Page 19 - Dutch Asiatic Shipping Volume 1
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 their ships for the year 1602.19 The conditions on which the agreement was based were laid down in a charter, which was endorsed by the States-General on March 20th. Thus wasbornonthatdaytheVerenigdeNederlandseGeoctroyeerdeOostindischeCompagnie (United Netherlands Chartered East India Company), commonly referred to as the VOC.
The charter
The charter of 1602 consisted of 46 clauses outlining the structure and organization of the new company. It also included rights and obligations in respect of the States-General.20 The voorcompagnieën were in fact turned into chambers within the VOC. There were six of them: Amsterdam, Zeeland (with headquarters in Middelburg), Hoorn, Enkhuizen, Delft and Rotterdam. The Rotterdam and Delft chambers were sometimes referred to as chambers of the Maze (Meuse), the Hoorn and Enkhuizen chambers as those of the Noorderkwartier (North Quarter), but all four of them were in fact completely indepen- dent chambers. The directors of the six separate voorcompagnieën became directors of these chambers. Overall management was committed to a board of seventeen directors, the Heren Zeventien (Gentlemen seventeen), to be newly appointed by the chambers as delegates to each board meeting.
With this charter, which was to remain in force for 21 years, the States-General trans- ferred important rights to the Company, the most important being the sole right of the Company to fit out ships for trade east of the Cape of Good Hope or through the Straits of Magellan. Only one exception was made: the two Rotterdam companies, in accordance with permission granted previously, were allowed to fit out one more expedition through the Magellan Straits. The ships would have to sail within the next four years however. Neither of the companies made use of this right.2 1
Characteristic of a chartered company is the transfer of sovereign rights. The VOC was authorized to make treaties with rulers and states in Asia, to build fortifications, to enlist soldiers, in a word, it could behave as a 'state outside the state'. On the other hand it was made obligatory for high officials to swear an oath of allegiance to the States-General, and on return of the ships reports had to be submitted on the state of affairs overseas.22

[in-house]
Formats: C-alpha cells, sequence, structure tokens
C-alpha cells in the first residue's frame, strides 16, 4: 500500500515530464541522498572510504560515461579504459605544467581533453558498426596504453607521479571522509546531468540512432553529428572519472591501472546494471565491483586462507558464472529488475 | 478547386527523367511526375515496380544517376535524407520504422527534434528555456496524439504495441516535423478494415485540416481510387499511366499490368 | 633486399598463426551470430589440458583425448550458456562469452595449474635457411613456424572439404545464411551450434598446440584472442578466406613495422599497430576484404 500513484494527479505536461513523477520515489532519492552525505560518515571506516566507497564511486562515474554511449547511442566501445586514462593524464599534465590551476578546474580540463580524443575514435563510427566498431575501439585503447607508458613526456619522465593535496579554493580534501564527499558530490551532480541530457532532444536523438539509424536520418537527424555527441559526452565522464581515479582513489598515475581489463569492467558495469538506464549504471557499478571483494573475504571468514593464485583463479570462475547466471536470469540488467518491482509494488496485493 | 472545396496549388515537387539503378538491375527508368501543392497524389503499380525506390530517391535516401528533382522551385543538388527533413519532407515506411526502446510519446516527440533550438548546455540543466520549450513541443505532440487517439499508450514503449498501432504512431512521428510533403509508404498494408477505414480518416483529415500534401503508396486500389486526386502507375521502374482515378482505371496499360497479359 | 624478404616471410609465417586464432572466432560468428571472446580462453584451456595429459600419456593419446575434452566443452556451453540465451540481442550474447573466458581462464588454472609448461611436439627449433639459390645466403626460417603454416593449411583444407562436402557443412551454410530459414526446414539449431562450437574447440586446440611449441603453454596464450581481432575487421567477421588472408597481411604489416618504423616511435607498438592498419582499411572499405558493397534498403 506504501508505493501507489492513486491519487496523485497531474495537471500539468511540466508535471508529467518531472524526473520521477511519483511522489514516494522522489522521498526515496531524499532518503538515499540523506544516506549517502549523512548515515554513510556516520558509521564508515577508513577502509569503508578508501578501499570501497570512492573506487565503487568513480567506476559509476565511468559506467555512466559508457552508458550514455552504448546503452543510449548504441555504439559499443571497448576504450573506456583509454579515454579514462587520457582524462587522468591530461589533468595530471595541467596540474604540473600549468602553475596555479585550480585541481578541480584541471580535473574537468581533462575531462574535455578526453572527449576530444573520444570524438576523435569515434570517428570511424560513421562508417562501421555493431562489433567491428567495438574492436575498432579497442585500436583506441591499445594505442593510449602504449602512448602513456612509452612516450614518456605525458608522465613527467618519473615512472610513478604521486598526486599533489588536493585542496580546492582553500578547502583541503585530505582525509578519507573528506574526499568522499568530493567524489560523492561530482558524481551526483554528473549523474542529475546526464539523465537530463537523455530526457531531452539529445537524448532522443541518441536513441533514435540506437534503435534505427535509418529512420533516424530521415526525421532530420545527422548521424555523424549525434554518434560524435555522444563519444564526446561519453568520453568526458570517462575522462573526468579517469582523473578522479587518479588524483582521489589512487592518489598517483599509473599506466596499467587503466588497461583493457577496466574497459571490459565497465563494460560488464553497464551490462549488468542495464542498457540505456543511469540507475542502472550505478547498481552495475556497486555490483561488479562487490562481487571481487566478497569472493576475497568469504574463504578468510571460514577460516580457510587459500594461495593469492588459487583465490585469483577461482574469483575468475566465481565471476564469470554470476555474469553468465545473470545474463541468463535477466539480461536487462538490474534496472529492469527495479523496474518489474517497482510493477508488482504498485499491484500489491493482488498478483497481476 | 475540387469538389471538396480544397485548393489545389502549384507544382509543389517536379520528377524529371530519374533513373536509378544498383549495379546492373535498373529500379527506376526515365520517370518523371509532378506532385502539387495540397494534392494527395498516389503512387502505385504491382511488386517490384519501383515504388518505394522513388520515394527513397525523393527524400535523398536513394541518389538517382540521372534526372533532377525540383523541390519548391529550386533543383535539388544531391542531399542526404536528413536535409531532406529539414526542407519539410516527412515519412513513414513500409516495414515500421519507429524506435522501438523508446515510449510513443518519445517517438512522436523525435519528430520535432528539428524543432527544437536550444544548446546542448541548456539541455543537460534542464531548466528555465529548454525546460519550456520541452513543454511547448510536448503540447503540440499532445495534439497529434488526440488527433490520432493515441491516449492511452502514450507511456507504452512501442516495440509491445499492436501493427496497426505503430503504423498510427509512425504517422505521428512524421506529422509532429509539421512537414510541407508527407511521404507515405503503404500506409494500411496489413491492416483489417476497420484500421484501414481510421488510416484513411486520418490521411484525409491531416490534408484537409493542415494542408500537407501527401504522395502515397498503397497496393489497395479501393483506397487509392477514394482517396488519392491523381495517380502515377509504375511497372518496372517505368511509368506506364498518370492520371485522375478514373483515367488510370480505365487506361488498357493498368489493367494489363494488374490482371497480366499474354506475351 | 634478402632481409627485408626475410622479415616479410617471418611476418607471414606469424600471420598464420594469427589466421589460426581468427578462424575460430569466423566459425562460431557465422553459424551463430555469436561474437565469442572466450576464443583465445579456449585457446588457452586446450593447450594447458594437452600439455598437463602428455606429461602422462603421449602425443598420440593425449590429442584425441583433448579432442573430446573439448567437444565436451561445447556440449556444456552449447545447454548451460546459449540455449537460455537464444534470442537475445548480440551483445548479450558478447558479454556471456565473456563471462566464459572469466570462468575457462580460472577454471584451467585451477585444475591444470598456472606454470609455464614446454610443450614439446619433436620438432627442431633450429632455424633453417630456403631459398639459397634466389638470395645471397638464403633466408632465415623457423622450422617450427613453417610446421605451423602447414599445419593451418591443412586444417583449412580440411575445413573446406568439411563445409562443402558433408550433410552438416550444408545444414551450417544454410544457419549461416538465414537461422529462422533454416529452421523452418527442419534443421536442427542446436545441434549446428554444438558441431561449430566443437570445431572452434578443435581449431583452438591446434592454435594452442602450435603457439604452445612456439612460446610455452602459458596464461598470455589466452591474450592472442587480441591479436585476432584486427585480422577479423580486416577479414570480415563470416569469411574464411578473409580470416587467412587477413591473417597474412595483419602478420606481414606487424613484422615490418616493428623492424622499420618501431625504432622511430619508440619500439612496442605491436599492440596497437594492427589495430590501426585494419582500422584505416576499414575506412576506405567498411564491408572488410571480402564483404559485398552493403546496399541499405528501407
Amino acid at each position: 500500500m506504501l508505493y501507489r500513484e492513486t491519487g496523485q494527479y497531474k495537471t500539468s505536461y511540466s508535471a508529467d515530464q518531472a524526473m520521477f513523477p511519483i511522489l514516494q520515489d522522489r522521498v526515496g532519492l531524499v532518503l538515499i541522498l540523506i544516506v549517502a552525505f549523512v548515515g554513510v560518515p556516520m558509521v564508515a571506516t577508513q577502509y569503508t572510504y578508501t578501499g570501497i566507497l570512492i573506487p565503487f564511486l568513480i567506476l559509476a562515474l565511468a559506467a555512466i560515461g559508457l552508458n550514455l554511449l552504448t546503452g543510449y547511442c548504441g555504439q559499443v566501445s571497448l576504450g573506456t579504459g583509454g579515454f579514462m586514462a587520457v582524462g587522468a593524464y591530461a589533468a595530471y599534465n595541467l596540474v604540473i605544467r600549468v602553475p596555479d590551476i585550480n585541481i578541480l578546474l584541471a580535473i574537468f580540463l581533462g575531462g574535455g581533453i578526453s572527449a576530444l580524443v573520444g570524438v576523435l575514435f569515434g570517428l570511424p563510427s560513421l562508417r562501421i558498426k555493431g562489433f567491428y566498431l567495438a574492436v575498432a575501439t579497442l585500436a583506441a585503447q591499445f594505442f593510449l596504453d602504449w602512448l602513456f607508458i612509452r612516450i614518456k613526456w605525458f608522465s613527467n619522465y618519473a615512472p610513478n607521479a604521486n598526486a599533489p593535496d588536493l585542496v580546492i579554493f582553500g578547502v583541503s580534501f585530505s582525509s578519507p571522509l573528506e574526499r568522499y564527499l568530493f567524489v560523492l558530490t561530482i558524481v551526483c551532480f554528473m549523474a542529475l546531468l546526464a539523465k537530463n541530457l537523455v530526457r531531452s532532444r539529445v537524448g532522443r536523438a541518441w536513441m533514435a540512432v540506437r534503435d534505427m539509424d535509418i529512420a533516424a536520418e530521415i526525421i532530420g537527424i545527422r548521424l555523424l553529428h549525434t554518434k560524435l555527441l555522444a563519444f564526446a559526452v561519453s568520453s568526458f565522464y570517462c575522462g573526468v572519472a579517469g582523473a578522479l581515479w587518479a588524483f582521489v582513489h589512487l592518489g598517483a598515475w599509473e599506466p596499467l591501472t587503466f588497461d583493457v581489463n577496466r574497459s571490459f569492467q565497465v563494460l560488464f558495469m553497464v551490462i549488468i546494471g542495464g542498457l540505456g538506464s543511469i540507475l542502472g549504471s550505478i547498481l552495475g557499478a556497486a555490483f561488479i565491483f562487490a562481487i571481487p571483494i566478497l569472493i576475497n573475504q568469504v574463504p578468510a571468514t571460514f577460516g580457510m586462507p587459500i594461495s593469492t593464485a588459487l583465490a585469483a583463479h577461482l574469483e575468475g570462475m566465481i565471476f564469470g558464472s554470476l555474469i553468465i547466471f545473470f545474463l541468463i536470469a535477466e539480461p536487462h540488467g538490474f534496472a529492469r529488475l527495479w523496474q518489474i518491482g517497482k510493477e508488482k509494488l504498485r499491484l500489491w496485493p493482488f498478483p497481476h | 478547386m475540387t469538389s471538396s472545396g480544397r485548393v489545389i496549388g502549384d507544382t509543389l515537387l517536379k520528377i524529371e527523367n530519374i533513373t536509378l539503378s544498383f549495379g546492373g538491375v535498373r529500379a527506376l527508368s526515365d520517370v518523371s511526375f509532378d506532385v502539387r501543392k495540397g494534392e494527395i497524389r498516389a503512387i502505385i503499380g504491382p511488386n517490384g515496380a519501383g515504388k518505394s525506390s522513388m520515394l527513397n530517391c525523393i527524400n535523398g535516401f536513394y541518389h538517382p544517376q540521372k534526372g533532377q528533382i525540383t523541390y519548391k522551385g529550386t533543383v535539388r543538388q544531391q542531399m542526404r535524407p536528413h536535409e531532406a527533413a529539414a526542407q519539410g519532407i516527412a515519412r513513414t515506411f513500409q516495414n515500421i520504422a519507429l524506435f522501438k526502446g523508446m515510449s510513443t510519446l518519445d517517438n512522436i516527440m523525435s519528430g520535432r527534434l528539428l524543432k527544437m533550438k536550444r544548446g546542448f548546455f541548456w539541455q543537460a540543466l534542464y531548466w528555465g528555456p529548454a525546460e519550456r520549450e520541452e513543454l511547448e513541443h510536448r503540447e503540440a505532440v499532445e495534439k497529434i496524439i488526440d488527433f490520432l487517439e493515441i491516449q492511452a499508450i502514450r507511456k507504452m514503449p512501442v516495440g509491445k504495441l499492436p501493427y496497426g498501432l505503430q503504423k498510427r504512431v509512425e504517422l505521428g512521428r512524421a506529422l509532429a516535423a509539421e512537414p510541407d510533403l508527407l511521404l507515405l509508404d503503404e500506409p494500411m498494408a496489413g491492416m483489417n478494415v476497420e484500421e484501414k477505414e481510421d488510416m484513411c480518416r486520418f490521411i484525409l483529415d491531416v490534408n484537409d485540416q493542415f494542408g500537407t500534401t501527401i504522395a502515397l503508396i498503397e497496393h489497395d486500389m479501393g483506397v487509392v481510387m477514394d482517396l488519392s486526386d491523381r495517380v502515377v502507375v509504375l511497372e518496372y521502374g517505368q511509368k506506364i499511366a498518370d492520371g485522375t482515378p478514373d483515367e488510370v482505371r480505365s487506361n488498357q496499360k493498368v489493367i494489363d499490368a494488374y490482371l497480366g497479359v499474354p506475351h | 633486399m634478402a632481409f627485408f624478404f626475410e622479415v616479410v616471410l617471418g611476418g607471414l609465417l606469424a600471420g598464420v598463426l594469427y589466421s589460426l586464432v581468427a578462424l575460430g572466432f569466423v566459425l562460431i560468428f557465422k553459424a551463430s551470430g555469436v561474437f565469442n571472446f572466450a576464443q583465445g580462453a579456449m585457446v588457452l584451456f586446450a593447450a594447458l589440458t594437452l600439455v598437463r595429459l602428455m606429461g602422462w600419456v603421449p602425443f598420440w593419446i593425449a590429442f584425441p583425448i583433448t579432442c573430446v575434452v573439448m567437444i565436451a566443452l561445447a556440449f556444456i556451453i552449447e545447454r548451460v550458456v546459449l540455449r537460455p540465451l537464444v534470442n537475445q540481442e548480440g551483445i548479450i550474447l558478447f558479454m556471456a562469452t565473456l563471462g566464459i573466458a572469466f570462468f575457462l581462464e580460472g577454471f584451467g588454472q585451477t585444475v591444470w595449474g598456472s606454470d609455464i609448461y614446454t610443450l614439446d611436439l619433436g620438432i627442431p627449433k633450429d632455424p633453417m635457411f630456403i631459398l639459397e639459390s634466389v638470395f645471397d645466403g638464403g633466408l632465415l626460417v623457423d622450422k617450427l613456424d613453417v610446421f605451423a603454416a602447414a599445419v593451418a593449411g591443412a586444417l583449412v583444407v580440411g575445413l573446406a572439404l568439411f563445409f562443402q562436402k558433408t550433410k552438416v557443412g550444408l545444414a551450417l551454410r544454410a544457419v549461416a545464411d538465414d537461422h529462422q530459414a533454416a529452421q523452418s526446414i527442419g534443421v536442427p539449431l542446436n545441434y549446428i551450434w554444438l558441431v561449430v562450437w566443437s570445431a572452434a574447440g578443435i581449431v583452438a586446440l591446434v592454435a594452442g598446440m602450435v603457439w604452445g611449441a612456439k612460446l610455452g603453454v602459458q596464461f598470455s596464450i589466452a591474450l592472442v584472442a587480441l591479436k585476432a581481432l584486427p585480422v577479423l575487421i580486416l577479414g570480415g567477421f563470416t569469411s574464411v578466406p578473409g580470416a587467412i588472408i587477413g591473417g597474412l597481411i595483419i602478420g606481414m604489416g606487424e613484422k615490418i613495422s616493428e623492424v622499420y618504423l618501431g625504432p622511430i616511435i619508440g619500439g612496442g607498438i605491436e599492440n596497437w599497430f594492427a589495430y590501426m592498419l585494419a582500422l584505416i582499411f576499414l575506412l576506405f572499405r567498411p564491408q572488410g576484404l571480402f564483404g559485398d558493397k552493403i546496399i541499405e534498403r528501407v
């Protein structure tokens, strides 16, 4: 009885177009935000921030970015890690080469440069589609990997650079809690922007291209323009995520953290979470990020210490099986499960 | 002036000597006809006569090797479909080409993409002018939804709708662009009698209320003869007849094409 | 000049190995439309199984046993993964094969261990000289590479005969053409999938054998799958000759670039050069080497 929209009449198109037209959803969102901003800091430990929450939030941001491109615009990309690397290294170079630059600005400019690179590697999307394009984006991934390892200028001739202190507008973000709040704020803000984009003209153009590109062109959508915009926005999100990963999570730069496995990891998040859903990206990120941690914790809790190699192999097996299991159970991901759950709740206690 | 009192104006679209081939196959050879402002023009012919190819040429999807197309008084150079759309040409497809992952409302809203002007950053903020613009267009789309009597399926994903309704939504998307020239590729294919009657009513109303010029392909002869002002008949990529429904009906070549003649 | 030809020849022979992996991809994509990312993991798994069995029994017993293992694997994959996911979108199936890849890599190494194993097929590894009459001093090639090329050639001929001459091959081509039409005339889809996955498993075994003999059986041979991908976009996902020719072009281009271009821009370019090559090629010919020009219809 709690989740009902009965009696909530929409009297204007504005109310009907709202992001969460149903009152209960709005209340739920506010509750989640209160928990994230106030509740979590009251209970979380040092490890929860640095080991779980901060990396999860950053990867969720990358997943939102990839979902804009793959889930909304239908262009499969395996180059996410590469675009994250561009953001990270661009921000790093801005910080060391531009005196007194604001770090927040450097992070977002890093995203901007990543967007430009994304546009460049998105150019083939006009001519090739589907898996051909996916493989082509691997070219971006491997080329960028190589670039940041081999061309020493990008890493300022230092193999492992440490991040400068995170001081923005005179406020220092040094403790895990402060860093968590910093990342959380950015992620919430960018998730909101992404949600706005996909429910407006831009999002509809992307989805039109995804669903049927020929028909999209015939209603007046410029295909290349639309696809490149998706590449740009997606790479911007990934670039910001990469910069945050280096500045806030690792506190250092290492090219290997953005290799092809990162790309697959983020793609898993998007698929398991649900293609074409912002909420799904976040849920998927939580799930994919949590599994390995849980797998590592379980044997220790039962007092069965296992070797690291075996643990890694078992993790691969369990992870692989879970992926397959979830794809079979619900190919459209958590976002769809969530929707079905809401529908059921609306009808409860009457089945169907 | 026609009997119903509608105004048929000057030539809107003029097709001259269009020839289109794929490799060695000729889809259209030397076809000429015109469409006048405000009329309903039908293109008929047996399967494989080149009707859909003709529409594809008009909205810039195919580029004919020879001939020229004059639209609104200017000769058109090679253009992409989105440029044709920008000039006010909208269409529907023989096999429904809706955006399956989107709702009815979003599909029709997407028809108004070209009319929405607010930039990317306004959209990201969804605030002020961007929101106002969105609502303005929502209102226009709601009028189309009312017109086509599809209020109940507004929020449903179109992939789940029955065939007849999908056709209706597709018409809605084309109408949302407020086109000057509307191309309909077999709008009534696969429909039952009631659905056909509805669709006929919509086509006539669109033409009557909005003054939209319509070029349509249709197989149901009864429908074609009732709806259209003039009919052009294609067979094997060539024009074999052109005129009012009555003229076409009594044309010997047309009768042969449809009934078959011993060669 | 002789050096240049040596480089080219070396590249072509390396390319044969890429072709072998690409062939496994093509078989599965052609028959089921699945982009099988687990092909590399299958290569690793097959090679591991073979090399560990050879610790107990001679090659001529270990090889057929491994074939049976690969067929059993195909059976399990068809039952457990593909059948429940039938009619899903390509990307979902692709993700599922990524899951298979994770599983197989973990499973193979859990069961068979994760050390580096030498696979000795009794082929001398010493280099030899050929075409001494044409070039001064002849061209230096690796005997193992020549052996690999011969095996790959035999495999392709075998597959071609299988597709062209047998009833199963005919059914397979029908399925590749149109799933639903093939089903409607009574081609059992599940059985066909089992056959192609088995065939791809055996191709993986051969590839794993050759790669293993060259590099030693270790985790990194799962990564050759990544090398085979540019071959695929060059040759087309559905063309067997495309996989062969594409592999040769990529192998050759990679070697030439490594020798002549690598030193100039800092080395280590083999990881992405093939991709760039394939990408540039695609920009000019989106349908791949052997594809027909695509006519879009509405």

The history of the creation of the charter and the fact that the organization of the Company was officially set down, are important for a proper understanding of the running and development of the business organization. The voorcompagnieën had sprung from the private enterprise of merchants, who obviously considered the form they gave their enterprise to be the most suitable to the Asia trade. Now a legal framework was created, which would be a hindrance to any changes or adaptation of the organization to future
19 FortheroleofpoliticsintheformationoftheVOCseeDenTex,VanOldenbarnevelt,11,384-420. 20 The charter of 1602 is printed in Van der Chijs, Geschiedenis van de stichting van de VOC, 2nd
impr., 118-135; Cau, Groot Placcaetboek, I, 530 et seq., including the texts of the extensions of 1622 and 1647. In 1777 Pieter Gelissen, Company printer in Middelburg, published the text of the charter with all 'amplifications and continuations' up to the end of 1777, a copy of which can be found in ARA, coll. Radermacher 3. See also Van Dam, Beschryvinge, vol. 63, 43, editor note.
21 On this issue the Magellaansche Compagnie came into conflict with the directors, who years later had to buy off the claim of this company with a hefty amount, see Van Dam, Beschryvinge, vol. 63, 9-12.
22 Reports by the commanders of returning fleets are therefore kept in the archives of the States-Ge- neral. See Van Opstall, 'Laurens Reael in de Staten-Generaal', 178; in this article such a report is included.

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